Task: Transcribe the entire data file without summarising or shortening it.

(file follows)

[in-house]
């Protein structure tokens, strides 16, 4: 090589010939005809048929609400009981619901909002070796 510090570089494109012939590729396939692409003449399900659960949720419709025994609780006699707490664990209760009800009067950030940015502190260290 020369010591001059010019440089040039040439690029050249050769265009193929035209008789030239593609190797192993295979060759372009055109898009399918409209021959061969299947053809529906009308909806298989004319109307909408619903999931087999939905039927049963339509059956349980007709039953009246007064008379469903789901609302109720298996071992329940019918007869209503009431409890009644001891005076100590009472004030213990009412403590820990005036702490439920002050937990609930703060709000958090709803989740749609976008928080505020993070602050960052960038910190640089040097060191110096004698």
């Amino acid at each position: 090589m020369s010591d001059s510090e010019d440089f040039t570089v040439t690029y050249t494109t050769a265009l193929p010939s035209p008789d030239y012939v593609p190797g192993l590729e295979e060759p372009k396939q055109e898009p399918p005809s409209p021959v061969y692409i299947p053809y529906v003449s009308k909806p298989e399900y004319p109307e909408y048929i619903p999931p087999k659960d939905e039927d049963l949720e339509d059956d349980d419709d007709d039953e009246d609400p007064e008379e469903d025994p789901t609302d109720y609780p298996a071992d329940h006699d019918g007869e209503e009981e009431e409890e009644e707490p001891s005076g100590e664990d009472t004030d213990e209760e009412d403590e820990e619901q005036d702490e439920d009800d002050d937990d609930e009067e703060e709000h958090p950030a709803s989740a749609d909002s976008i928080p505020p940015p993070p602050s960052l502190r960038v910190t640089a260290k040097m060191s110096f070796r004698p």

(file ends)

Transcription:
[in-house]
């Protein structure tokens, strides 16, 4: 090589010939005809048929609400009981619901909002070796 510090570089494109012939590729396939692409003449399900659960949720419709025994609780006699707490664990209760009800009067950030940015502190260290 020369010591001059010019440089040039040439690029050249050769265009193929035209008789030239593609190797192993295979060759372009055109898009399918409209021959061969299947053809529906009308909806298989004319109307909408619903999931087999939905039927049963339509059956349980007709039953009246007064008379469903789901609302109720298996071992329940019918007869209503009431409890009644001891005076100590009472004030213990009412403590820990005036702490439920002050937990609930703060709000958090709803989740749609976008928080505020993070602050960052960038910190640089040097060191110096004698």
């Amino acid at each position: 090589m020369s010591d001059s510090e010019d440089f040039t570089v040439t690029y050249t494109t050769a265009l193929p010939s035209p008789d030239y012939v593609p190797g192993l590729e295979e060759p372009k396939q055109e898009p399918p005809s409209p021959v061969y692409i299947p053809y529906v003449s009308k909806p298989e399900y004319p109307e909408y048929i619903p999931p087999k659960d939905e039927d049963l949720e339509d059956d349980d419709d007709d039953e009246d609400p007064e008379e469903d025994p789901t609302d109720y609780p298996a071992d329940h006699d019918g007869e209503e009981e009431e409890e009644e707490p001891s005076g100590e664990d009472t004030d213990e209760e009412d403590e820990e619901q005036d702490e439920d009800d002050d937990d609930e009067e703060e709000h958090p950030a709803s989740a749609d909002s976008i928080p505020p940015p993070p602050s960052l502190r960038v910190t640089a260290k040097m060191s110096f070796r004698p």